Severe anaemia in Port Moresby. A review of 101 adult Melanesian patients with haemoglobin level of 4G/100 ml or less
Williams, G.; Naraqi, S.
Papua and New Guinea Medical Journal 22(4): 29-36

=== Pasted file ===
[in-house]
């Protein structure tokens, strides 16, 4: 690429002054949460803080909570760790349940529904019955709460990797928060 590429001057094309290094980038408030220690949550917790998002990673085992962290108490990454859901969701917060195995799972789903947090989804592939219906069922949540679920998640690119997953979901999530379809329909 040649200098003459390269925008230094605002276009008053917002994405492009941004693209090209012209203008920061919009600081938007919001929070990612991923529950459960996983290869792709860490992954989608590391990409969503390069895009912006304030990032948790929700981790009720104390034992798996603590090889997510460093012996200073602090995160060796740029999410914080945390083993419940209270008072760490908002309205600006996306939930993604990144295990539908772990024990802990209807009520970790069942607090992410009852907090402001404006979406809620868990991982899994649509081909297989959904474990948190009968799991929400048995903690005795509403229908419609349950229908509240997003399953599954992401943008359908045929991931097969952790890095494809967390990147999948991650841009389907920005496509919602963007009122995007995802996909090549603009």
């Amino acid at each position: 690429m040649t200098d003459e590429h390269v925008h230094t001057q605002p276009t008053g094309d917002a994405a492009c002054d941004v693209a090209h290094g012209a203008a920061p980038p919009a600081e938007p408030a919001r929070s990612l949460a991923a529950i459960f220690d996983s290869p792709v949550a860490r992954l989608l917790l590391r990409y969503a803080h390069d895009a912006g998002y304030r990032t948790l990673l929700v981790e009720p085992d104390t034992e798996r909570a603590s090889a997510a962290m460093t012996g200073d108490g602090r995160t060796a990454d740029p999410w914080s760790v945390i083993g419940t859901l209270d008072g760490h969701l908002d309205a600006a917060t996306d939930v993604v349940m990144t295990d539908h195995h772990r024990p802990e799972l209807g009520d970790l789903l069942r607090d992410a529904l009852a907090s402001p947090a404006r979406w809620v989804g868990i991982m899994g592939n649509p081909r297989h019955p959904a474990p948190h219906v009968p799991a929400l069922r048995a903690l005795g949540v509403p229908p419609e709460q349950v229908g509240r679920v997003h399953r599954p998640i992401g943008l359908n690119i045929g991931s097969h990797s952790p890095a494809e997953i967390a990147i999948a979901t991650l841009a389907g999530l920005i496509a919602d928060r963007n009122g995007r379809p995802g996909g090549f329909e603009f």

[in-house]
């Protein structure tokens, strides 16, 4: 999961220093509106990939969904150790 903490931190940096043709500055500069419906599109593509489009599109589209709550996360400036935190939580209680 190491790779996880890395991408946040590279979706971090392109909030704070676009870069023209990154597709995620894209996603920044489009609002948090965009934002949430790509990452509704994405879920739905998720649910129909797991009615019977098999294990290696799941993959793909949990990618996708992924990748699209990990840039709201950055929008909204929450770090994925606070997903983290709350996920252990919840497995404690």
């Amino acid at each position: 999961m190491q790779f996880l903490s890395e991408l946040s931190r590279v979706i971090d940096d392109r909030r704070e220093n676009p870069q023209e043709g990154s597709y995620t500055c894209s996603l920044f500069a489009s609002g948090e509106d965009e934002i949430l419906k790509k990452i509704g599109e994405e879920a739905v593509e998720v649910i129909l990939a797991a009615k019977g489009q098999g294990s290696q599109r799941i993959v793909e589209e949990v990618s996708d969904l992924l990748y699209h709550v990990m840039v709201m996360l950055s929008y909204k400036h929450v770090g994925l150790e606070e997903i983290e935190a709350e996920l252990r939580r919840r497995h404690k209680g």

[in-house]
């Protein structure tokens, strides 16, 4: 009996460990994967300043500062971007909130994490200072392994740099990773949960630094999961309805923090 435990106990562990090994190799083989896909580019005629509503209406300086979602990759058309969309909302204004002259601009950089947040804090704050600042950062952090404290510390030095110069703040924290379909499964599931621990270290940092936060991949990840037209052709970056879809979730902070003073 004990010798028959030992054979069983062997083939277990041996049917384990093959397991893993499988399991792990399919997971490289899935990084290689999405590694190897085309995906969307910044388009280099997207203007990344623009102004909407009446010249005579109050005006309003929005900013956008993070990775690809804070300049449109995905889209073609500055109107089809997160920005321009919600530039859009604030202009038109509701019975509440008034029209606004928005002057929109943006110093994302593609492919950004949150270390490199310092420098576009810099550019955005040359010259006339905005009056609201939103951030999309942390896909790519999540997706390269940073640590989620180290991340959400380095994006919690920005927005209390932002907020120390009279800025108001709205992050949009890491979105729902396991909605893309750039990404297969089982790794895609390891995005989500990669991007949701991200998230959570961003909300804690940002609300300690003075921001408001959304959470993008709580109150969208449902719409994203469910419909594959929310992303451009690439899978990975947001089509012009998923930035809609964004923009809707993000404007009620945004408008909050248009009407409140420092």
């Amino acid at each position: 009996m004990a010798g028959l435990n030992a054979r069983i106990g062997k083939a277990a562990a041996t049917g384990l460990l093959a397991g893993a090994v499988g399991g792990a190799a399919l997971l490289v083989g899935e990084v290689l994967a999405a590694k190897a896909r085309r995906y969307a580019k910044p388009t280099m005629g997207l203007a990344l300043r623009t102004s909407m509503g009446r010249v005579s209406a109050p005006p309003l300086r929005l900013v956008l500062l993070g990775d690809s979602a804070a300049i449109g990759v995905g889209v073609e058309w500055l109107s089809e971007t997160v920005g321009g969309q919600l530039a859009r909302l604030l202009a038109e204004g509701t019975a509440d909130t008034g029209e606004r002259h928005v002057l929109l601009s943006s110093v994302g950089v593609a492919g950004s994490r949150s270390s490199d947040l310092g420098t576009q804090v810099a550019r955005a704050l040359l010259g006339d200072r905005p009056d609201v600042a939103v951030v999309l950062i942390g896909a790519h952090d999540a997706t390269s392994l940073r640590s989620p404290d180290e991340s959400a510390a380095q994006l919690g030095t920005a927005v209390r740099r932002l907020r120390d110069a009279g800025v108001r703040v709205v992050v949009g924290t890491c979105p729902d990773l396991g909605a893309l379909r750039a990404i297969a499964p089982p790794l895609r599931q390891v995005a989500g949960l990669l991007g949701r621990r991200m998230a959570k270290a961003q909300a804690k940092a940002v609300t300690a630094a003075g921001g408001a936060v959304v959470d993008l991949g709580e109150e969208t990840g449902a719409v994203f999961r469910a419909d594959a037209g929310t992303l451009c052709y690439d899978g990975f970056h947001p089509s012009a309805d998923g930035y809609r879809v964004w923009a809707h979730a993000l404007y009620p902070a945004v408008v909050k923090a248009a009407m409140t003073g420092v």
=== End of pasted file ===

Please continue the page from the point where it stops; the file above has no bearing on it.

Causes of anaemia in 101 adult Melanesian patients admitted to Port Moresby General Hospital over a 3-year period with haemoglobin levels of 4.0 gms per 100 ml or less were studied retrospectively. Cases of anaemia due to acute haemmorrage were excluded. Iron deficiency was found in 80, haemolysis in 39, megloblastosis in 26 and anaemia of chronic diseases in 5 patients. Anaemia was secondary to multiple causes in 56 and to a single cause in 45 patients. In the group with multiple causes, a combination of iron deficiency and haemolysis was found in 18, iron deficiency and megaloblastosis in 18, iron deficiency, haemolysis and megaloblastosis in 6 and haemolysis and megaloblastosis in 5 patients. In the group with a single cause, iron deficiency was found in 34, anaemia of chronic diseases in 5, haemolysis in 4 and megaloblastosis in 2 patients. Hookworm infestation and malaria appeared to be the major underlying causes of anaemia in the majority of these patients. Three of 45 patients who had received blood transfusions shortly after admission to the hospital died, while there was only one death in the nontransfused group. It is concluded that: i) severe anaemia in Papua New Guinea is commonly secondary to multiple causes; ii) administration of iron and folic acid as well as treatment for malaria and hookworm is a responsible approach when these patients can not be investigated; and iii) blood transfusion does not appear to be necessary in this group of patients despite a very low haemoglobin level.